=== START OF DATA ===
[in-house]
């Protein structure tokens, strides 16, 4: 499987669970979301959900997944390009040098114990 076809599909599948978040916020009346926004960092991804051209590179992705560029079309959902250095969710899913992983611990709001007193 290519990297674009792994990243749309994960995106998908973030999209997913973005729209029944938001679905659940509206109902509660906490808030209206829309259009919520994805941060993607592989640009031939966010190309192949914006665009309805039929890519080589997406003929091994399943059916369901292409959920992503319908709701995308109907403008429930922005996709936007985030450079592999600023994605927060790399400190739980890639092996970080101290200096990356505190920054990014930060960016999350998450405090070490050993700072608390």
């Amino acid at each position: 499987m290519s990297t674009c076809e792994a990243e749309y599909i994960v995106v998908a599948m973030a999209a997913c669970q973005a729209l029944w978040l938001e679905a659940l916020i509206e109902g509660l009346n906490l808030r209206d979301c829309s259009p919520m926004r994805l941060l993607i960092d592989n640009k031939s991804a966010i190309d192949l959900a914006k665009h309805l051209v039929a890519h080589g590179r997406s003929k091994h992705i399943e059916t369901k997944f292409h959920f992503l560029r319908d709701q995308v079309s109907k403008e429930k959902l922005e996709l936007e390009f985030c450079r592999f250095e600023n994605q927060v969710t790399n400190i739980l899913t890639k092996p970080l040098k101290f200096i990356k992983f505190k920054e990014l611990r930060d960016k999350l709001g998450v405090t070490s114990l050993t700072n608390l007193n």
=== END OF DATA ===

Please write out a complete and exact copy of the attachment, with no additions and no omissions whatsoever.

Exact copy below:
[in-house]
């Protein structure tokens, strides 16, 4: 499987669970979301959900997944390009040098114990 076809599909599948978040916020009346926004960092991804051209590179992705560029079309959902250095969710899913992983611990709001007193 290519990297674009792994990243749309994960995106998908973030999209997913973005729209029944938001679905659940509206109902509660906490808030209206829309259009919520994805941060993607592989640009031939966010190309192949914006665009309805039929890519080589997406003929091994399943059916369901292409959920992503319908709701995308109907403008429930922005996709936007985030450079592999600023994605927060790399400190739980890639092996970080101290200096990356505190920054990014930060960016999350998450405090070490050993700072608390």
């Amino acid at each position: 499987m290519s990297t674009c076809e792994a990243e749309y599909i994960v995106v998908a599948m973030a999209a997913c669970q973005a729209l029944w978040l938001e679905a659940l916020i509206e109902g509660l009346n906490l808030r209206d979301c829309s259009p919520m926004r994805l941060l993607i960092d592989n640009k031939s991804a966010i190309d192949l959900a914006k665009h309805l051209v039929a890519h080589g590179r997406s003929k091994h992705i399943e059916t369901k997944f292409h959920f992503l560029r319908d709701q995308v079309s109907k403008e429930k959902l922005e996709l936007e390009f985030c450079r592999f250095e600023n994605q927060v969710t790399n400190i739980l899913t890639k092996p970080l040098k101290f200096i990356k992983f505190k920054e990014l611990r930060d960016k999350l709001g998450v405090t070490s114990l050993t700072n608390l007193n």